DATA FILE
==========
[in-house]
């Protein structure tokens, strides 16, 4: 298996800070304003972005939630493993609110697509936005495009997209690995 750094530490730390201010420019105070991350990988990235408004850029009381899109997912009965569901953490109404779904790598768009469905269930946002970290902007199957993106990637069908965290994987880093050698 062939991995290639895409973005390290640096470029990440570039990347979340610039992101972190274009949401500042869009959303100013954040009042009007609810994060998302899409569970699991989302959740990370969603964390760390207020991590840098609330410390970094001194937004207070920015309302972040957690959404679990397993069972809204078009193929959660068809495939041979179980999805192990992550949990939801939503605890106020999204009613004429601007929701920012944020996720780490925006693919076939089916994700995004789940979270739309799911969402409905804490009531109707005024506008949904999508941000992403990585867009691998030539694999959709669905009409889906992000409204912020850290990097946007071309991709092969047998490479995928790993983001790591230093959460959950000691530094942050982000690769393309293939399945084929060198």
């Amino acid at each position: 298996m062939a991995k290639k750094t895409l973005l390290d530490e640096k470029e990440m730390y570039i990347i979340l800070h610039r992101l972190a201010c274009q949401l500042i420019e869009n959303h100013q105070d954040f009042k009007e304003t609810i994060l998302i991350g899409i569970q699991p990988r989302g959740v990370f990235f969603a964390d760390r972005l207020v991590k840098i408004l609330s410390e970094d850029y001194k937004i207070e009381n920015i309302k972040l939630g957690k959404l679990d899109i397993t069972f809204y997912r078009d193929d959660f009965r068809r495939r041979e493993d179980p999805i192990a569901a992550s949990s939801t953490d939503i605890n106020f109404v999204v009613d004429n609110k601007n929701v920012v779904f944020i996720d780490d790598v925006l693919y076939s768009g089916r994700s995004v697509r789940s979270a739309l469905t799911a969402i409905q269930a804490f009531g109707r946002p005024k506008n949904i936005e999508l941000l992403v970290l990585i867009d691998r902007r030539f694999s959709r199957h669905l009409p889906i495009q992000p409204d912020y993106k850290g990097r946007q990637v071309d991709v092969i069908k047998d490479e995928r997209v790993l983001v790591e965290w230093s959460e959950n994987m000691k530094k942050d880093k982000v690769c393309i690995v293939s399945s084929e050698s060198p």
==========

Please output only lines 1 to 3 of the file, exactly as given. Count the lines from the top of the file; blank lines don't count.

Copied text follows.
[in-house]
């Protein structure tokens, strides 16, 4: 298996800070304003972005939630493993609110697509936005495009997209690995 750094530490730390201010420019105070991350990988990235408004850029009381899109997912009965569901953490109404779904790598768009469905269930946002970290902007199957993106990637069908965290994987880093050698 062939991995290639895409973005390290640096470029990440570039990347979340610039992101972190274009949401500042869009959303100013954040009042009007609810994060998302899409569970699991989302959740990370969603964390760390207020991590840098609330410390970094001194937004207070920015309302972040957690959404679990397993069972809204078009193929959660068809495939041979179980999805192990992550949990939801939503605890106020999204009613004429601007929701920012944020996720780490925006693919076939089916994700995004789940979270739309799911969402409905804490009531109707005024506008949904999508941000992403990585867009691998030539694999959709669905009409889906992000409204912020850290990097946007071309991709092969047998490479995928790993983001790591230093959460959950000691530094942050982000690769393309293939399945084929060198």
């Amino acid at each position: 298996m062939a991995k290639k750094t895409l973005l390290d530490e640096k470029e990440m730390y570039i990347i979340l800070h610039r992101l972190a201010c274009q949401l500042i420019e869009n959303h100013q105070d954040f009042k009007e304003t609810i994060l998302i991350g899409i569970q699991p990988r989302g959740v990370f990235f969603a964390d760390r972005l207020v991590k840098i408004l609330s410390e970094d850029y001194k937004i207070e009381n920015i309302k972040l939630g957690k959404l679990d899109i397993t069972f809204y997912r078009d193929d959660f009965r068809r495939r041979e493993d179980p999805i192990a569901a992550s949990s939801t953490d939503i605890n106020f109404v999204v009613d004429n609110k601007n929701v920012v779904f944020i996720d780490d790598v925006l693919y076939s768009g089916r994700s995004v697509r789940s979270a739309l469905t799911a969402i409905q269930a804490f009531g109707r946002p005024k506008n949904i936005e999508l941000l992403v970290l990585i867009d691998r902007r030539f694999s959709r199957h669905l009409p889906i495009q992000p409204d912020y993106k850290g990097r946007q990637v071309d991709v092969i069908k047998d490479e995928r997209v790993l983001v790591e965290w230093s959460e959950n994987m000691k530094k942050d880093k982000v690769c393309i690995v293939s399945s084929e050698s060198p």